The Romans and the Saracens

Philip Mayerson“Saracens and Romans: Micro-Macro Relationships,” Bulletin of the American Schools of Oriental Research 274 (1989): 71–79, at pp. 72–73.

We should discard the conventional view that the eastern frontier where Romans and Saracens came into contact was a line or a border or a zone separating Romans and Saracens. The eastern frontier encompassed more than those regions east of the via nova Traiana and the military installations extending to the Euphrates; the frontier (limes) also included the regions—usually marginal or semimarginal in terms of habitable capability—that were thinly settled and had extended lines of communication between settled populations. … It was within the interstices of those settled areas that the Saracen was found. He lived and roamed both within and beyond whatever fortified zone the Romans had developed. …

Prior to the Muslim invasions of the seventh century, Arab tribes that were given to raiding did so in pursuit of plunder and prisoners; they  had no interest in taking possession of territory, cities, or provinces. Nor was there any need to, since they were reasonably free to pursue their traditional occupation of raiding communities deep within the imperial lands of the east. From the fourth to the seventh century there are reports, expressed in broad terms, of raids on the provinces of Egypt, Palestine, Arabia, Phoenicia, and Syria. Rufinus, in his account of the  Saracen queen Mauia, tells of her “harassing the frontier (limes) cities of Palestine and Arabia and at the same time laying waste the neighboring provinces" (PL 21: col. 515). Jerome, in a letter dated ca. 411 (PL 22: col. 1086) reports that “a  sudden attack by barbarians ran through the frontiers (limites) of Egypt, Palestine, Phoenicia, and Syria like a torrent carrying everything before it.” And in his life of the monk Malchus, Jerome vividly describes (PL 23: cols. 55–56) the capture of Malchus, who was traveling in a convoy close by  a public road that led from Beroea (Aleppo) to Edessa. He was seized by marauding  Saracens and enslaved. Other raids that clearly originated within the Roman provinces of Palestine  and Egypt have been recorded by Cyril of Scythopolis, John Cassian, Evagrius, Choricius of Gaza, and Theophanes. In 619, following the Persian occupation of Palestine, Sophronius brought the body of John Moschus from Rome for burial at Mount Sinai; but when he reached Ascalon he found the road to the Holy Mountain blocked “because of the tyrannical incursions of those who are called Agareni” (PL 74: col. 121). One source even informs us that a region within Palaestina Tertia was off limits to travelers because it must have been, as Egeria put it, terrae Saracenorum.

Opposition to Celibacy and Asceticism

Elizabeth A. Clark, “Antifamilial Tendencies in Ancient Christianity,” Journal of the History of Sexuality 5 (1995): 356–380, at pp. 372–373.

Many Christian authors of this era who champion renunciation testify to the fierce opposition that the ascetic's resolve met from fellow Christians. Ambrose thus declares, rather rhetorically, that he would give his life to defend a girl’s choice of perpetual virginity against the violence of her relatives who would seek to tear her away from her "altar." Against the familial “attackers,” he argues that if virgins “have free choice of a life-partner, may they not choose God?”  Jerome insists to a young female correspondent, recently widowed and without children, that she does not owe her allegiance to her “natural” father, in this case a Roman aristocrat who was pressing his daughter to remarry. “You are not his to whom you have been born, but His to whom you have been born again,” Jerome informs her. He goes on to mock her presumed desire (and her father's wish) for children: does her father crave a small grandson to “crawl upon his chest and drool down his neck”? Jerome also reports that his friend and patroness Paula's relatives argued against her lavish—in their eyes, excessive—Christian charities; when she resolved to leave Rome and adopt the monastic life in earnest, her brother, children, and other relatives are all said to have tried to argue her out of her decision. From the Life of Malchus to the Life of Melania the Younger, from the Life of Theodore to the Life of Matrona, parents and relatives—Christian ones, at that—are consistently represented as attempting to thwart the young ascetic's resolution. In part, some of the opposition may have been motivated by the fact that the would-be ascetic was the only surviving offspring—or one of possibly two surviving children—of her family: thus the decision for asceticism might well signal the end of the family line.  But a second, and related, factor is perhaps even more important: the fate of the family's patrimony.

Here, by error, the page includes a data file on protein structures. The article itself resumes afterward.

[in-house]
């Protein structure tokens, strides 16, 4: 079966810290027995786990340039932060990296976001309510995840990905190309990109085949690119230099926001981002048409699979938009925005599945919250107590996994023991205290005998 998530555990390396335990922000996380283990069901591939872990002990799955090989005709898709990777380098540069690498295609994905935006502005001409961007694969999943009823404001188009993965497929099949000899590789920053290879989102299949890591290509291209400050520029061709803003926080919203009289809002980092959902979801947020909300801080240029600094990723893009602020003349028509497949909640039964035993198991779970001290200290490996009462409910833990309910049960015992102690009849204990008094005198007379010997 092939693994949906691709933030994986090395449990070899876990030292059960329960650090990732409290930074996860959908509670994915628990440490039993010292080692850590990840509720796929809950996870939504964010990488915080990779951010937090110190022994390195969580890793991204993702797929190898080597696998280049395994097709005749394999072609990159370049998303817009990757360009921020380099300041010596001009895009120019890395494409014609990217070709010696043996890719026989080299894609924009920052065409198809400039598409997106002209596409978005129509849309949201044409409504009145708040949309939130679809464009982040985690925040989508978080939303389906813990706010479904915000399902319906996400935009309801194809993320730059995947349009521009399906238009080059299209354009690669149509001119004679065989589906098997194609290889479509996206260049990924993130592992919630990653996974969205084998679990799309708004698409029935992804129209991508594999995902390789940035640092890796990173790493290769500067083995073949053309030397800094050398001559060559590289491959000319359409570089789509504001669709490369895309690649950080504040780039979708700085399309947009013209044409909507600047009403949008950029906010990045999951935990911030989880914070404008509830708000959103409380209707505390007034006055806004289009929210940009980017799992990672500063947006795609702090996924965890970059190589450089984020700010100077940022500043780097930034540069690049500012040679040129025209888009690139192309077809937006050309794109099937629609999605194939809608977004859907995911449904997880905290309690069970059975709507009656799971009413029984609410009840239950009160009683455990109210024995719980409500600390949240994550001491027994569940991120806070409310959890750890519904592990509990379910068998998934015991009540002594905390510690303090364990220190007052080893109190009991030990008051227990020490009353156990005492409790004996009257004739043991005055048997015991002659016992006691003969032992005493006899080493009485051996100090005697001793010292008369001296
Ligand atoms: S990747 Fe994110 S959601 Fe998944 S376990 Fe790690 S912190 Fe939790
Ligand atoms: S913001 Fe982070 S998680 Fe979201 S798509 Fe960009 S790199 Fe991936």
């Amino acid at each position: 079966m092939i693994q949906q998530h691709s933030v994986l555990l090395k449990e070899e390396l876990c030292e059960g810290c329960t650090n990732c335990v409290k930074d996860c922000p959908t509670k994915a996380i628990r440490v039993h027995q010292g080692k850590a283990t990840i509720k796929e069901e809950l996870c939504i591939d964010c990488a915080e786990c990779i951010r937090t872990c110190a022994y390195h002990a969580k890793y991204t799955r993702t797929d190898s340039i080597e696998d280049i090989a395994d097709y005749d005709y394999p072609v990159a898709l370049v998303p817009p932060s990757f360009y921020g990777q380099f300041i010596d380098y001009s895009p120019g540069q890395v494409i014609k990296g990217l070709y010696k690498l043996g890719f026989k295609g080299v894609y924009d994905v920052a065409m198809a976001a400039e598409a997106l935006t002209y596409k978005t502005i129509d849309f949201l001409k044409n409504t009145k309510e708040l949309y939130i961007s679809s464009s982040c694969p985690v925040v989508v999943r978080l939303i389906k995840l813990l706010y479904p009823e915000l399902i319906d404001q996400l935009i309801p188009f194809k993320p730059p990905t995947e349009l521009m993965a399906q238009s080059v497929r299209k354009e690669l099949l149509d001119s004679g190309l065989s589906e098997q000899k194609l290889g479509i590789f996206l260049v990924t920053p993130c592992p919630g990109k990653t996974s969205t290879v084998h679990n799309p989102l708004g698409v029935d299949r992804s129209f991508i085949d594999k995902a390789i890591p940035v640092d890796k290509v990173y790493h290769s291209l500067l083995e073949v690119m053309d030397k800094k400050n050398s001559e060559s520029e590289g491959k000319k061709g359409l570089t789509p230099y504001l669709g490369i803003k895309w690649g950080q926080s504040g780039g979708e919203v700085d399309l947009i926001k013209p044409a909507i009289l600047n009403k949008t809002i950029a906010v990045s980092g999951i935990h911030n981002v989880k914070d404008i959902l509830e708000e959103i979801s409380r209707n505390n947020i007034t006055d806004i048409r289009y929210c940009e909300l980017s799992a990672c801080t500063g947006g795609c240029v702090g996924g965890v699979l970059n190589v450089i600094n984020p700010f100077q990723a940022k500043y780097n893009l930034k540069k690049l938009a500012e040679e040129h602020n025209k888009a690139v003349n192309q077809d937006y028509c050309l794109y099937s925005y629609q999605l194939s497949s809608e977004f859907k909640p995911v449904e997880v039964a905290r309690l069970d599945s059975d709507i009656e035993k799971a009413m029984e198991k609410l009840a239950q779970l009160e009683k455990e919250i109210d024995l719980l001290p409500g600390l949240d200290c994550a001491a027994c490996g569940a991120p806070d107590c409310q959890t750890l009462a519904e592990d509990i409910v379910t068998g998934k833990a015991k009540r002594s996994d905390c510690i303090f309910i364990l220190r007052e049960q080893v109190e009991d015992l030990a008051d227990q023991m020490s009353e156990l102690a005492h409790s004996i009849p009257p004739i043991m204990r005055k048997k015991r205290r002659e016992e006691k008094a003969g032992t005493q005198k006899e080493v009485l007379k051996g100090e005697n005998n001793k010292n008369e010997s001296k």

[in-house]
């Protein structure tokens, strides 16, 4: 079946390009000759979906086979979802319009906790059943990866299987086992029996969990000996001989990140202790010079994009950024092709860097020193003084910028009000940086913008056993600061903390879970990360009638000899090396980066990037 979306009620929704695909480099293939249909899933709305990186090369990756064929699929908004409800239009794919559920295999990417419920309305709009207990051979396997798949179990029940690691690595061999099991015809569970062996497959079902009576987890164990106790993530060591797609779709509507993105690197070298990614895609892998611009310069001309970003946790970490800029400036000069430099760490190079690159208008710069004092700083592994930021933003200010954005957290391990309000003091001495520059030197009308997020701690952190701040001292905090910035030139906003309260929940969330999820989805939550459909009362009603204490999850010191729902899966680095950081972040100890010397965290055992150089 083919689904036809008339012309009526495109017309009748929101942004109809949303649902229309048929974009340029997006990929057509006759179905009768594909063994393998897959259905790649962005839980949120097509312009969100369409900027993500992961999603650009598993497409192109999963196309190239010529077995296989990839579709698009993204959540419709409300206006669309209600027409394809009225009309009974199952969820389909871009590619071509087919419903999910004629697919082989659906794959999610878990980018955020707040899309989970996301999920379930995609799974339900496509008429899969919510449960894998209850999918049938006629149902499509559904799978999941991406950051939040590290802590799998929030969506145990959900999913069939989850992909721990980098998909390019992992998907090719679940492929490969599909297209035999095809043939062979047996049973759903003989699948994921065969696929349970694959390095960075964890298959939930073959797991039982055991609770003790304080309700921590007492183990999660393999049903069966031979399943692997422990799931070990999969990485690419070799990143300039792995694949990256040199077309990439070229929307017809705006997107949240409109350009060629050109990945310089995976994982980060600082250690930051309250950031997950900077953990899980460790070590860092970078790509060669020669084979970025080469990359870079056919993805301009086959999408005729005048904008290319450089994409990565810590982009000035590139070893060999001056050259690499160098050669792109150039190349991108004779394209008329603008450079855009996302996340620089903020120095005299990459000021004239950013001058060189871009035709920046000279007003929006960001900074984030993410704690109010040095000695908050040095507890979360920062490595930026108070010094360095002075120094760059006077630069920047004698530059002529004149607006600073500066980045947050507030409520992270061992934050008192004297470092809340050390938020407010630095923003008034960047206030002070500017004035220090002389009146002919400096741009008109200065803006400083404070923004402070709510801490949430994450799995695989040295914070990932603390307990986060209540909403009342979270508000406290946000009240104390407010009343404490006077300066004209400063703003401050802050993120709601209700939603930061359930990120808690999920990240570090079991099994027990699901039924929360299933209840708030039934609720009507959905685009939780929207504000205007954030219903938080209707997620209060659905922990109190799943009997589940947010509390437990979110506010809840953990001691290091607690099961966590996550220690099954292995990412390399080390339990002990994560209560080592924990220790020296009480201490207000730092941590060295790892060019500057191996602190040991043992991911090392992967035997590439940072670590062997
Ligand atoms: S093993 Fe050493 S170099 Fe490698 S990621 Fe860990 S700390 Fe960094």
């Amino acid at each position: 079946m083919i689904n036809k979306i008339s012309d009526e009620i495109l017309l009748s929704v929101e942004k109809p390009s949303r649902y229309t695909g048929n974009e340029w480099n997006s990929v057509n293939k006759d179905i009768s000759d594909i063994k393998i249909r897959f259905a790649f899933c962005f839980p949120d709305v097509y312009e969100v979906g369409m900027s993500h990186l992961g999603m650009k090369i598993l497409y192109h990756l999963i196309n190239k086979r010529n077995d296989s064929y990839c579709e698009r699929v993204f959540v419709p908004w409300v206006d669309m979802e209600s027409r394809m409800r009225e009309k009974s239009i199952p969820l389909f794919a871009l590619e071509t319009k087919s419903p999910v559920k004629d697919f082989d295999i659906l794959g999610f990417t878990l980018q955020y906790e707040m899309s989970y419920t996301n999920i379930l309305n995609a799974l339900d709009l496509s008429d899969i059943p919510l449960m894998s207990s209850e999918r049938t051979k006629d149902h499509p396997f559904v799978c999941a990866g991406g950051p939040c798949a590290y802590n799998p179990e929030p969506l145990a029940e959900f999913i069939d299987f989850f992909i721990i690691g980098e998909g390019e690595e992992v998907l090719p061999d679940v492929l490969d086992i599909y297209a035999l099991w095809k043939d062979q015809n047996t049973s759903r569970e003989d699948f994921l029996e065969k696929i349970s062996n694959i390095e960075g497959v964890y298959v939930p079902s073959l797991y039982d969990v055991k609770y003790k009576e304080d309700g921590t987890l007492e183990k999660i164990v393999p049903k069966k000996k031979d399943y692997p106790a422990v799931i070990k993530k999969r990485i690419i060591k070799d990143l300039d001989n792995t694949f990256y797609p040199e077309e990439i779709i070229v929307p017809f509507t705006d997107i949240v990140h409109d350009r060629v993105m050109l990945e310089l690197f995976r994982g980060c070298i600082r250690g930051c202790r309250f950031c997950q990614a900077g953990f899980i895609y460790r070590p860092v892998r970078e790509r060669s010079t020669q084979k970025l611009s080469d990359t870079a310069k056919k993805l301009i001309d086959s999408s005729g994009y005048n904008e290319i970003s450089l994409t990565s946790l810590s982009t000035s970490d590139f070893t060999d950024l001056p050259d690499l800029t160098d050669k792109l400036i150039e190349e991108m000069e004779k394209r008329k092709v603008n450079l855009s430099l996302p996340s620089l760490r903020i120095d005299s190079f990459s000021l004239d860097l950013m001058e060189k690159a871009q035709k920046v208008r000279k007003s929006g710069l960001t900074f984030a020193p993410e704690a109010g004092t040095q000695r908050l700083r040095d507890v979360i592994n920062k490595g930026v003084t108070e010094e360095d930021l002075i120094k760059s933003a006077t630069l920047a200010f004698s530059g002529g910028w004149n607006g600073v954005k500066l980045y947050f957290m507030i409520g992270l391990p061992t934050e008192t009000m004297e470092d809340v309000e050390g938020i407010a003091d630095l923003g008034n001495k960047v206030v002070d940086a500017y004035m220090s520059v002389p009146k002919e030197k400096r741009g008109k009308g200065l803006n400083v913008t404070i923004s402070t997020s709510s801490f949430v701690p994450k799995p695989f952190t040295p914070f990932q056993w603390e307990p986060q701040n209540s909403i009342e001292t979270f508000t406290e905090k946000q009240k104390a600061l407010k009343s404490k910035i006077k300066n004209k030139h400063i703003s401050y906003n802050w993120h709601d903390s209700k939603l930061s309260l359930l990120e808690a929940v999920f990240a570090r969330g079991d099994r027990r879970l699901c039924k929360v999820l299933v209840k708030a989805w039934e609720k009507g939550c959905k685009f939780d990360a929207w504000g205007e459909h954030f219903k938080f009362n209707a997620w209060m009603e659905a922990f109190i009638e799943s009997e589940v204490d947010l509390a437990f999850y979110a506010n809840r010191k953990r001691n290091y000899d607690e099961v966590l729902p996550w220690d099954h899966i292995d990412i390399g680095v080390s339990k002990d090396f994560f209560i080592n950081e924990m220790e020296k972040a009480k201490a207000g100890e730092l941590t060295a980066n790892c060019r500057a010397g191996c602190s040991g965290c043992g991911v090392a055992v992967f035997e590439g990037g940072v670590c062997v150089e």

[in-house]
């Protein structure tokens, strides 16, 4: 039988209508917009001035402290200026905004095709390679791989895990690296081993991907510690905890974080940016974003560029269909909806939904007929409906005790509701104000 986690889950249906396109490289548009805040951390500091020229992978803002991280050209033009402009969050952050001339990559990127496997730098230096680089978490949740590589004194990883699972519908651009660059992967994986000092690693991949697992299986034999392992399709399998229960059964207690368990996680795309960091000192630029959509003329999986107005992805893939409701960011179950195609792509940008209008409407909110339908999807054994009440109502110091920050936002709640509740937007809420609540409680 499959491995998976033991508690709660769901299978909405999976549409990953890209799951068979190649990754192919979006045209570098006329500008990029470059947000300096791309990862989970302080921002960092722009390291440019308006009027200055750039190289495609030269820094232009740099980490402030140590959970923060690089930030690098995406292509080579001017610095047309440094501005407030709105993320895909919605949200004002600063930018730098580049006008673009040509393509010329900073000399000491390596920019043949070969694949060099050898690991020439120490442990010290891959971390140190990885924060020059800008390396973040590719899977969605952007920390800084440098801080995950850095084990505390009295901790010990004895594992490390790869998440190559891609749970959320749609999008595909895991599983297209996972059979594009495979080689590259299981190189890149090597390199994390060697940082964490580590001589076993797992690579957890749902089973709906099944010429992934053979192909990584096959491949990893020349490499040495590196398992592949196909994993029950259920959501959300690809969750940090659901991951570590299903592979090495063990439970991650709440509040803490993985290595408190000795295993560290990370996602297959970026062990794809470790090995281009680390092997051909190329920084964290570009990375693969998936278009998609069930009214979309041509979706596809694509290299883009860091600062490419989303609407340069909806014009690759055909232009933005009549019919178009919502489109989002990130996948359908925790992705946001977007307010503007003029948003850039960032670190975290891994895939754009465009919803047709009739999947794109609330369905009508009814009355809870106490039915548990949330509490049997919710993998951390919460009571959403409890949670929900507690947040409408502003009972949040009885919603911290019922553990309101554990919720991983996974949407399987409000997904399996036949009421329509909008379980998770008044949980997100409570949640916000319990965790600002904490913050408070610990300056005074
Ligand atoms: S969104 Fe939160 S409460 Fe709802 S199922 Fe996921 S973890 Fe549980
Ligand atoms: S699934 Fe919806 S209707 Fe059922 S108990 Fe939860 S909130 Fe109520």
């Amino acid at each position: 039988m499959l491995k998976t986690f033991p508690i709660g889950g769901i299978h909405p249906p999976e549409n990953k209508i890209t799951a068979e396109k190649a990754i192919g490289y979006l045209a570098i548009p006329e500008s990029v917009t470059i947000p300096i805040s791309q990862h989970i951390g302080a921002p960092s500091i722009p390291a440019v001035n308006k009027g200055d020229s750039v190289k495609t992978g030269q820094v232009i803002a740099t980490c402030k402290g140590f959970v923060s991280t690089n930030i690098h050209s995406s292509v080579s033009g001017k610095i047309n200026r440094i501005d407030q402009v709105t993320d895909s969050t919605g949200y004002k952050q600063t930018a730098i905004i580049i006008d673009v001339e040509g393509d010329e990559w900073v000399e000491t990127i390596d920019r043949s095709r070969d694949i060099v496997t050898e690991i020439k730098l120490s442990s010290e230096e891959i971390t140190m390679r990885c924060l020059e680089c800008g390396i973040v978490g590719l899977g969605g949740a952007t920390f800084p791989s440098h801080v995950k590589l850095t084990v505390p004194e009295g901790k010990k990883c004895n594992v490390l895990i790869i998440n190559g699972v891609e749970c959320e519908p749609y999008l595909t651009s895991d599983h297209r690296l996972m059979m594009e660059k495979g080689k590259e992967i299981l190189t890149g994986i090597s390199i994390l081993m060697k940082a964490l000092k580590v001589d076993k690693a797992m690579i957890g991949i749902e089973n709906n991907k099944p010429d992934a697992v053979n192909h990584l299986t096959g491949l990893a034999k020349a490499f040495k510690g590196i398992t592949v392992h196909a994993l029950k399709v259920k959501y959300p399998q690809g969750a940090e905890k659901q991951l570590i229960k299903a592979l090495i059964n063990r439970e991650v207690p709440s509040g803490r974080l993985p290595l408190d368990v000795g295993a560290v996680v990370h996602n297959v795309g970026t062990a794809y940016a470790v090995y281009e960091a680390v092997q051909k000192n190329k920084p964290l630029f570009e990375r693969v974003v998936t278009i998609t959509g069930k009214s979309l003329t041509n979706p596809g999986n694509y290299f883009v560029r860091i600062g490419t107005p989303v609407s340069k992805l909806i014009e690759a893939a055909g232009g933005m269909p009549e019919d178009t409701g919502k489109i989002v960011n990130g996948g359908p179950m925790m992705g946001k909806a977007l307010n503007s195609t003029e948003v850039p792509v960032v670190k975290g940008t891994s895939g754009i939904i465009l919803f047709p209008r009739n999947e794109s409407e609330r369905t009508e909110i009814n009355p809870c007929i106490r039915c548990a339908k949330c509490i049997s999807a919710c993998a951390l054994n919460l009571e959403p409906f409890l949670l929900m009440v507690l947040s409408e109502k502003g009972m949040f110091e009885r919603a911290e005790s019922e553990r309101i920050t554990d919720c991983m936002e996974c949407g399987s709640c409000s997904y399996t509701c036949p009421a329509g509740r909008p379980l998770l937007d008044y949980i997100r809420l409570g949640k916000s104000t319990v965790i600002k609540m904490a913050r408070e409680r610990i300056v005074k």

Familial opposition to the would-be ascetic's resolve becomes highly understandable when we consider the vast sums of money that stood to devolve upon ecclesiastical and charitable projects rather than entering the family's coffers.  Here was one arena—a woman's ability to will her property to whom she chose—in which the less restrictive norms of later Roman law manifestly benefited the church: in this case, not surprisingly, we find no nostalgic appeal by the fathers to the “good old days” in which women would have been less able to disperse their funds as they saw fit. The examples of Olympias, of Melania the Younger, and of Demetrias suggest that once the female ascetic could counter the laws forbidding the "under-aged" (i.e., those under twenty-five) to disperse family property without a special exemption, or laws allowing relatives to declare them prodigal or demented, they were free to dispense vast amounts of money and property as they chose-in these cases, to the church, to Christian charities, and to ascetic programs.

Article Nav
Previous: